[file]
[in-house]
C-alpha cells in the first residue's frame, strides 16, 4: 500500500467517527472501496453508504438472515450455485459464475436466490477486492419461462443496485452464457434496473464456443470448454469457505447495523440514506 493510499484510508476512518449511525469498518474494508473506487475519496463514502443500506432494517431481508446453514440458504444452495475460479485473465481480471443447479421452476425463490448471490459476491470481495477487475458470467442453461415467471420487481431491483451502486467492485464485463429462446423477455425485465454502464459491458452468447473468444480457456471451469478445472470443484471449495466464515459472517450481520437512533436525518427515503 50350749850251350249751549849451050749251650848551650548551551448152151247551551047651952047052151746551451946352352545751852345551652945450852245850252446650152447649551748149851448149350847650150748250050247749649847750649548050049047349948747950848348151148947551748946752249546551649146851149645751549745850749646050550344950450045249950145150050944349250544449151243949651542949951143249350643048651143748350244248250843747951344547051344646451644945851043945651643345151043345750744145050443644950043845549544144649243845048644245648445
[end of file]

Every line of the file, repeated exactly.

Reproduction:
[in-house]
C-alpha cells in the first residue's frame, strides 16, 4: 500500500467517527472501496453508504438472515450455485459464475436466490477486492419461462443496485452464457434496473464456443470448454469457505447495523440514506 493510499484510508476512518449511525469498518474494508473506487475519496463514502443500506432494517431481508446453514440458504444452495475460479485473465481480471443447479421452476425463490448471490459476491470481495477487475458470467442453461415467471420487481431491483451502486467492485464485463429462446423477455425485465454502464459491458452468447473468444480457456471451469478445472470443484471449495466464515459472517450481520437512533436525518427515503 50350749850251350249751549849451050749251650848551650548551551448152151247551551047651952047052151746551451946352352545751852345551652945450852245850252446650152447649551748149851448149350847650150748250050247749649847750649548050049047349948747950848348151148947551748946752249546551649146851149645751549745850749646050550344950450045249950145150050944349250544449151243949651542949951143249350643048651143748350244248250843747951344547051344646451644945851043945651643345151043345750744145050443644950043845549544144649243845048644245648445